The 2021 survey also deals with parental education. This question has arisen quite recently, and acts as a code for social class in substitute for a full-scale socio-economic survey. The drawback is that after one notes that part of family history, one knows nothing about the circumstances of the individuals. It would be patronising to assume or to speculate on what they are. Nevertheless, we seem to think it is important. The recent Inns of Court College of Advocacy Bar course annual report tells us that 60% of the students are ‘the first in the family [undefined]’ to go to university. Since this would have nothing to do with their academic ability or aptitude for the Bar, one is left wondering why students are asked this, in what context and when – does it now form part of the process of selecting the cohort?

The irony is that we ignore the historical context and concentrate solely on the young Bar. As the survey shows (Table 8.5), the youngest are the least likely (36.6%) to be the first generation in higher education although they are the most likely (61.2%) to have gone to state schools. As one goes up the ladder of seniority, these figures are reversed. The group with a majority of ‘first generations’ is those barristers over the age of 45. No one considers that an achievement. The reason? When the over 45s’ parents reached the age of 18, say about 1970, only 10% of school leavers went to university. The numbers began to skyrocket from the early 1990s and doubled between 1992 and 2016. The result is predictable. Going to university now is less and less unexpected. None of which should inhibit us from assisting promising young people who are struggling with adversity.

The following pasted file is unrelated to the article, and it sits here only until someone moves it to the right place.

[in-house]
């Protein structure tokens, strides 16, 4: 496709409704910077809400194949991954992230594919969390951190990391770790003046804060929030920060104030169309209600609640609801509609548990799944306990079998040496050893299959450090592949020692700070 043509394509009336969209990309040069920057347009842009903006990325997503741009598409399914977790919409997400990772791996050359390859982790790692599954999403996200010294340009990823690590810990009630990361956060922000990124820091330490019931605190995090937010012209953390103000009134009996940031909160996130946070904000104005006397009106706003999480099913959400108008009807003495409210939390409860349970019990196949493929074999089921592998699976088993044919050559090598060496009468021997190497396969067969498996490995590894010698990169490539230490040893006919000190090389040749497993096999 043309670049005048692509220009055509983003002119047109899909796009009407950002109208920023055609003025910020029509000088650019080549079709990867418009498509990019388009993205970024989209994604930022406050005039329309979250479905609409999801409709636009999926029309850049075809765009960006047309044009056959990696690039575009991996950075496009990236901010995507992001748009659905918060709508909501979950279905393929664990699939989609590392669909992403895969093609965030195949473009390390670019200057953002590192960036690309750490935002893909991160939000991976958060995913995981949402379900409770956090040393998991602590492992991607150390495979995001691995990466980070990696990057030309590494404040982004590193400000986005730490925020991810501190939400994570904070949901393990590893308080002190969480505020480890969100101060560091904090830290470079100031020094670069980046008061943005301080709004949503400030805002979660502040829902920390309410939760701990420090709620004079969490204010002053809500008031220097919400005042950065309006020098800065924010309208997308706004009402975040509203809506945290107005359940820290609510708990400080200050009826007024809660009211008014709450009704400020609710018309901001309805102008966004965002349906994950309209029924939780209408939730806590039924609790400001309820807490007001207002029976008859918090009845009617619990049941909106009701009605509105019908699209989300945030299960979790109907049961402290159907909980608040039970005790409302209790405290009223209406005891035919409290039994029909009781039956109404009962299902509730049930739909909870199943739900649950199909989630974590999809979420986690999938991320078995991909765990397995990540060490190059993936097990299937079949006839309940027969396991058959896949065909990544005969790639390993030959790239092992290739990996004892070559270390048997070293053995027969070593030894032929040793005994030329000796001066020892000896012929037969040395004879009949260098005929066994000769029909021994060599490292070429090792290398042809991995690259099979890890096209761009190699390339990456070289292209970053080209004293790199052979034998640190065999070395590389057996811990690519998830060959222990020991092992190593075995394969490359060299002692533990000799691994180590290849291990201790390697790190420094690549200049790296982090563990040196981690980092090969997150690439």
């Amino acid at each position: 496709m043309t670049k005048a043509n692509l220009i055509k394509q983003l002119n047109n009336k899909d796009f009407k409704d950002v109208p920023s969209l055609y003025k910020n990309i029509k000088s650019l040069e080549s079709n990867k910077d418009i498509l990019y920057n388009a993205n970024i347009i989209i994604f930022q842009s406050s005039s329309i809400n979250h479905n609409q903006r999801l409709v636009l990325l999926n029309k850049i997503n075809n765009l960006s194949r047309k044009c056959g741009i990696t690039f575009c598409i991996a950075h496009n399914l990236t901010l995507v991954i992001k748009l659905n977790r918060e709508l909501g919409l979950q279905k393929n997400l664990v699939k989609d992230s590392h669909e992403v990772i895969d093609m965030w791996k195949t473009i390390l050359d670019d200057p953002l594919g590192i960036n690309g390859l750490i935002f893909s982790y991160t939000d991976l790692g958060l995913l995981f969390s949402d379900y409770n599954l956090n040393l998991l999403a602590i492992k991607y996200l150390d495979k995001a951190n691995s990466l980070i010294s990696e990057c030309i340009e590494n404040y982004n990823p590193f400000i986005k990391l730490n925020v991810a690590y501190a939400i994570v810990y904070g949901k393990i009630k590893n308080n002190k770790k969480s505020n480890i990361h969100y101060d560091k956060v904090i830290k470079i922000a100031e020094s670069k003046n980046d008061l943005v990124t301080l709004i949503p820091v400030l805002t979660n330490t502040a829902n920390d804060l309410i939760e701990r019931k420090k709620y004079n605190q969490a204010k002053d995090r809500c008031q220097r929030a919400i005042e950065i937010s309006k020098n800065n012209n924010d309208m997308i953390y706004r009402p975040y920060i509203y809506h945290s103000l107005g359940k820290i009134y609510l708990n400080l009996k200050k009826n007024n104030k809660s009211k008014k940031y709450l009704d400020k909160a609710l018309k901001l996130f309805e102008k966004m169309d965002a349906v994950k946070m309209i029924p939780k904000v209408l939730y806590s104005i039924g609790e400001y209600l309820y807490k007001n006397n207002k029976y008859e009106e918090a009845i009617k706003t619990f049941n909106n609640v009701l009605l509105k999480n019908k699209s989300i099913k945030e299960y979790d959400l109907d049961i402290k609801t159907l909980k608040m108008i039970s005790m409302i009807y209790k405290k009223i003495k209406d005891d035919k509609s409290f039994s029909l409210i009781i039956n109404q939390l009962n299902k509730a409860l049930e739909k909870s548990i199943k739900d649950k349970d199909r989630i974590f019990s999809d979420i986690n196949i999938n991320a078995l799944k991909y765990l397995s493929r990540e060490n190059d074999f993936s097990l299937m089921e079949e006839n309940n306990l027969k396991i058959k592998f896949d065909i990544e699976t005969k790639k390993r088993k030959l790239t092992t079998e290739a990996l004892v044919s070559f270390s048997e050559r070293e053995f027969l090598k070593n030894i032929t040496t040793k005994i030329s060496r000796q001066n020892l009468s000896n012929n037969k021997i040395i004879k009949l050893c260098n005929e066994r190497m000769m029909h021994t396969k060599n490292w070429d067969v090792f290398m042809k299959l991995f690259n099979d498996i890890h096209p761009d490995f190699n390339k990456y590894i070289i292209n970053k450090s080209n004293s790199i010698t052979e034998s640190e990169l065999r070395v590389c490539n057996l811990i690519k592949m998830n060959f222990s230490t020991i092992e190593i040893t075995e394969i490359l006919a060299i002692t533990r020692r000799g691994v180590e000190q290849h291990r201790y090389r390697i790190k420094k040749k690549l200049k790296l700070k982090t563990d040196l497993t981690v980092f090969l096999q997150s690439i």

Barrister earnings

The survey was released at the same time as a short but important report Barrister earnings data by sex and practice area. Overall, for the past 20 years men have earned more than women and the gap has just got bigger. It looks at family (72% of family practitioners doing children cases are women) and crime (publicly funded as well). Barristers’ Working Lives looks at this in more detail, having already noted the difference between the genders in response to the question about distribution of work. Table 8.2 shows that it is in the high earning specialisms that there are the fewest women – intellectual property, Chancery (contentious), commercial, landlord and tenant (non-residential), planning and revenue.

The facts are there. The will to change them is up to us. 


Further information and sources of support

Barristers’ Working Lives
Barrister earnings data by sex and practice area call 0800 279 6888 call 116 123 for free